Earlier this summer the Environmental Protection Agency (EPA) released its proposed rules for Section 111(d) of the Clean Air Act. This is the rule that deals with reducing carbon emissions from existing power plants by 2030. The proposed rule was shaped by public input and builds upon existing priorities, activities, and efforts in states throughout the country.
All About Solar Cookers 5
Solar cooking tips
· Solar cookers may not look hot, but temperatures of 120 to 425 degrees will certainly burn your fingers. Use potholders.
· Intense reflected light could permanently damage your eyes. Children in particular have a tendency to stand in the brightness of reflected light and should be carefully watched around solar cookers.
· Keep the lid closed so that appetizing fumes, do not escape into the air and attract animals and insects. If a curious animal does approach the cooker, a closed lid prevents unwanted dinner guests.
Solar chefs are limited only by their imagination. Almost any dish becomes a delicious treat when cooked in a solar cooker –beans, bread, cookies, roasts, vegetables and many others.
Most standard recipes translate favorably to solar cookers but require less water or liquid. Solar chefs also find they need less salt and sugar in solar-cooked foods because of the gentle cooking process.
Temperature and Timing:
Solar cookers should be placed in the sun and preheated for at least one hour before placing food inside. Many, high-quality solar cookers reach temperatures of 350 to 425 degrees or more and cook dinner in the same amount of time as conventional ovens. Other models reach temperatures of only 150 degrees. A barbecue thermometer is a useful tool.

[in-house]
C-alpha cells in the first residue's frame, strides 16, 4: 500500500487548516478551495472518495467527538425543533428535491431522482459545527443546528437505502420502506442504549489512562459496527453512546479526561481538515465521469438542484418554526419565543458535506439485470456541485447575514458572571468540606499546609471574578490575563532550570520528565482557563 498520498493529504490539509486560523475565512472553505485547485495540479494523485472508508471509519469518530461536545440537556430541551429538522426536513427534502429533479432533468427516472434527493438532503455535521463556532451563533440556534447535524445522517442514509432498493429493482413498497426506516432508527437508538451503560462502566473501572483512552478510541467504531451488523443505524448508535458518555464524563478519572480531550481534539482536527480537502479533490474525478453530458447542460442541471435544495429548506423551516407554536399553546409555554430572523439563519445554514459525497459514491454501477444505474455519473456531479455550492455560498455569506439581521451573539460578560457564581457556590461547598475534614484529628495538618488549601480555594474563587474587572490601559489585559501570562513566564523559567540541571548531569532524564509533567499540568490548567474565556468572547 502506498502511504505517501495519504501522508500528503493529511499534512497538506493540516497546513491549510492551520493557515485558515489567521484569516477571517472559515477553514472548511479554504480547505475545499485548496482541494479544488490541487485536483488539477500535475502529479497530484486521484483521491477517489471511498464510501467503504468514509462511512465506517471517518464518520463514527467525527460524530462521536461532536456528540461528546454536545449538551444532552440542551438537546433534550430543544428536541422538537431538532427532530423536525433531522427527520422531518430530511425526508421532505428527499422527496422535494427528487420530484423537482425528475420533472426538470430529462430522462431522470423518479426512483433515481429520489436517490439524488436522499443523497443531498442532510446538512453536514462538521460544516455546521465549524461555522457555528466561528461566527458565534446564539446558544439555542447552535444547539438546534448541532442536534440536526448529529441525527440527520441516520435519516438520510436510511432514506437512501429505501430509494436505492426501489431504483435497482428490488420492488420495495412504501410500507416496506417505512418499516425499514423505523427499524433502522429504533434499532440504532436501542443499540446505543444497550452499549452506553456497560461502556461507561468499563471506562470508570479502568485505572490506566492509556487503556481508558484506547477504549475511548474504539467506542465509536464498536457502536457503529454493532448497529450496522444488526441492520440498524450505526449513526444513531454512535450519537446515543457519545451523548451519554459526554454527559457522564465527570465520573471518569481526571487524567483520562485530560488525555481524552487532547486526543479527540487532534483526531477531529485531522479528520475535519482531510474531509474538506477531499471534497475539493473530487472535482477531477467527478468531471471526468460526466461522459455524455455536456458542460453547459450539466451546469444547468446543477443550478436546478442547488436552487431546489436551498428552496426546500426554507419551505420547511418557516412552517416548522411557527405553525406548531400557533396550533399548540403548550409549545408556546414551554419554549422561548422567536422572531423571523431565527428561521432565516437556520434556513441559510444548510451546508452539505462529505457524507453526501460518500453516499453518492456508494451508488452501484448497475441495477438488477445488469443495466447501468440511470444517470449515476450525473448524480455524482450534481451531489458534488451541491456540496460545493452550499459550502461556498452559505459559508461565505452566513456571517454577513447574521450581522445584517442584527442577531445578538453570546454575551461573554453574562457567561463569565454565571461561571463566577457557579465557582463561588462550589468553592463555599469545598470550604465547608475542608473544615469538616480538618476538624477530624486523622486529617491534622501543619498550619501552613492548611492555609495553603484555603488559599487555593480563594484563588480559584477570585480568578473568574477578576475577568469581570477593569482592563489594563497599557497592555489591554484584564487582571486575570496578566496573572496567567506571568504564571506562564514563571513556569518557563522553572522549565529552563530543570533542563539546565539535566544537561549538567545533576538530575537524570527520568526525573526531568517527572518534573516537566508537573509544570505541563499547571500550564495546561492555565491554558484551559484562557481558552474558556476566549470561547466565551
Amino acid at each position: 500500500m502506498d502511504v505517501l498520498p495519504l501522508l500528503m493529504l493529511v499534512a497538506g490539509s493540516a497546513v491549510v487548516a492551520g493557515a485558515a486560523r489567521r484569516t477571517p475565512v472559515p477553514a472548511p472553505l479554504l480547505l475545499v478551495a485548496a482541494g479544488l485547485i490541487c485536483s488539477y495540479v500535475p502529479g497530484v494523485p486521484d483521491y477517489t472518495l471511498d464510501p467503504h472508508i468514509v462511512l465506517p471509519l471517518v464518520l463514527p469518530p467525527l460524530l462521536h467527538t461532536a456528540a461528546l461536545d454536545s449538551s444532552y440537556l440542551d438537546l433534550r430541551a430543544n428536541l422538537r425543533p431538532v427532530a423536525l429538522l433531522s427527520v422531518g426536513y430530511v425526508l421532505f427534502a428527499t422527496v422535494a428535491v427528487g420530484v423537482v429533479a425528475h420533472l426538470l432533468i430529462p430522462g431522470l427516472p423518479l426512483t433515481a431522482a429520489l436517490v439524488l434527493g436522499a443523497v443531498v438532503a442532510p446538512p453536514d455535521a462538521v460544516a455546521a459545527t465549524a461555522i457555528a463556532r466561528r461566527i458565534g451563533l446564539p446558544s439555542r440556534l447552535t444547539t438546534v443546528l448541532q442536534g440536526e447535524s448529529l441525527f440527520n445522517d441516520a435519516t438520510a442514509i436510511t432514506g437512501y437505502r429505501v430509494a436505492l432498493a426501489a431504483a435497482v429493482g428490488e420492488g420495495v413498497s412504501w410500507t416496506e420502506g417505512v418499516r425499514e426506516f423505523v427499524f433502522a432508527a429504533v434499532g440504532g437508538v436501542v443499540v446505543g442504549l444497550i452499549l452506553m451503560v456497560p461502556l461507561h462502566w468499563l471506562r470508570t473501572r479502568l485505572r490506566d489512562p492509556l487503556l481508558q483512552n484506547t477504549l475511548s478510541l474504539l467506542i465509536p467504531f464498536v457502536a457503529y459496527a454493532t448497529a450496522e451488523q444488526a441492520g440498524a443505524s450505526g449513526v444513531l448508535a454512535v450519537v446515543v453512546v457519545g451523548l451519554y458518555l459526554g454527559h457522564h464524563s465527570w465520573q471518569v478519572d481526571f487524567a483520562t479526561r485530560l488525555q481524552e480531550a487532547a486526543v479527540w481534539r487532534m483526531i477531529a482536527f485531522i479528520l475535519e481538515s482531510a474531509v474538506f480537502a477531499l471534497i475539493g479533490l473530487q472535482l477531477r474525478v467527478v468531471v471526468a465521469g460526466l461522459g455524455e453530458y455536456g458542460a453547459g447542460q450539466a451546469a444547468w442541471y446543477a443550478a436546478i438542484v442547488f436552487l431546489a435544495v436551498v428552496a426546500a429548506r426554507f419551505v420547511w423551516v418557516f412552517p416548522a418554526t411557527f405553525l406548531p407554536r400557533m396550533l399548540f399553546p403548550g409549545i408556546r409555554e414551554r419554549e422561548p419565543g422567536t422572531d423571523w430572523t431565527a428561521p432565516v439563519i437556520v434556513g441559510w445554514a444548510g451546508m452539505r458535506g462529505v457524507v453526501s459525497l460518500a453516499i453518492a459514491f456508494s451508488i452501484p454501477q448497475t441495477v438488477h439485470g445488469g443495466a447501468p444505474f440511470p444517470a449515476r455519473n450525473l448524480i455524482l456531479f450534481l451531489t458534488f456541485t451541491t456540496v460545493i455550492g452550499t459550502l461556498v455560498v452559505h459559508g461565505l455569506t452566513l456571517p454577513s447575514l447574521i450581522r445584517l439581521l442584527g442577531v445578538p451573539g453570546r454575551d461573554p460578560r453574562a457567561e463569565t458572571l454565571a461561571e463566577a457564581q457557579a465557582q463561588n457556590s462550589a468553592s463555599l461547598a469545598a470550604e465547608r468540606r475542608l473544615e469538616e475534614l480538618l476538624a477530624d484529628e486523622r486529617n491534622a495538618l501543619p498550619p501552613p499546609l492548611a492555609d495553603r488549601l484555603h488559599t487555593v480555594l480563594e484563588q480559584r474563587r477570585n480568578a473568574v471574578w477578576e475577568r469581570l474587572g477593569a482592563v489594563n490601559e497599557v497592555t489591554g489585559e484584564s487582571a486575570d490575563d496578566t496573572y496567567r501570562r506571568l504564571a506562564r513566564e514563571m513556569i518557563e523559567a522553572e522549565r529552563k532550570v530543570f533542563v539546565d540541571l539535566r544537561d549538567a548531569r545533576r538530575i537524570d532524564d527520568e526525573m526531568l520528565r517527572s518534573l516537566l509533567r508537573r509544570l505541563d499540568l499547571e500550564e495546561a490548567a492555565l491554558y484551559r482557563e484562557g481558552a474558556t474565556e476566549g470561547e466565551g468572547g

To reach maximum temperature and fastest cooking time, the cooker should be aimed directly at the sun. It should be turned every 20-30 minutes to maintain a direct angle. Some solar chefs setout cookers in the morning, aiming them toward the sun’s midday position. By late afternoon, dinner is ready to eat without ever refocusing the cooker.
Cooking between the hours of 10 a.m. to 2 p.m. is best in Arizona’s winter months. In summer, the sky’s the limit!
Clear weather is essential. On partially cloudy days, solar cooking takes longer. On extremely cloudy days, we suggest that you rely on the old energy-consumer standbys like house ovens or barbecues.
Outside temperature has little effect on solar cooking; if the sky is clear, you can cook on a snowbank high in the mountains.
Pots and other utensils:
Use either dark, or clear glass pots when cooking in solar cookers. Dark pots absorb light readily and clear glass allows light to directly reach the food. Avoid foil or aluminum containers that reflect light away.
Closed containers hold-in heat and will cook food more quickly. Some people even use canning jars. Brown-in bags are excellent for cooking meat.
Cooking times: (NOTE: 450g = 1 lb)
Potatoes (300g + 1 spoonful water) 2 hours
Carrots (250g + 1 onion, no water) 2 hours
2 eggs (+ 1 spoonful water) 1 hour
Lentils (100g + 250g water) 1.5 hours
White rice (80g + 160g water) 1.25 hours
Brown rice (80g + 160g water) 2 hours
Red beans (100g + 200g water) 2.5 hours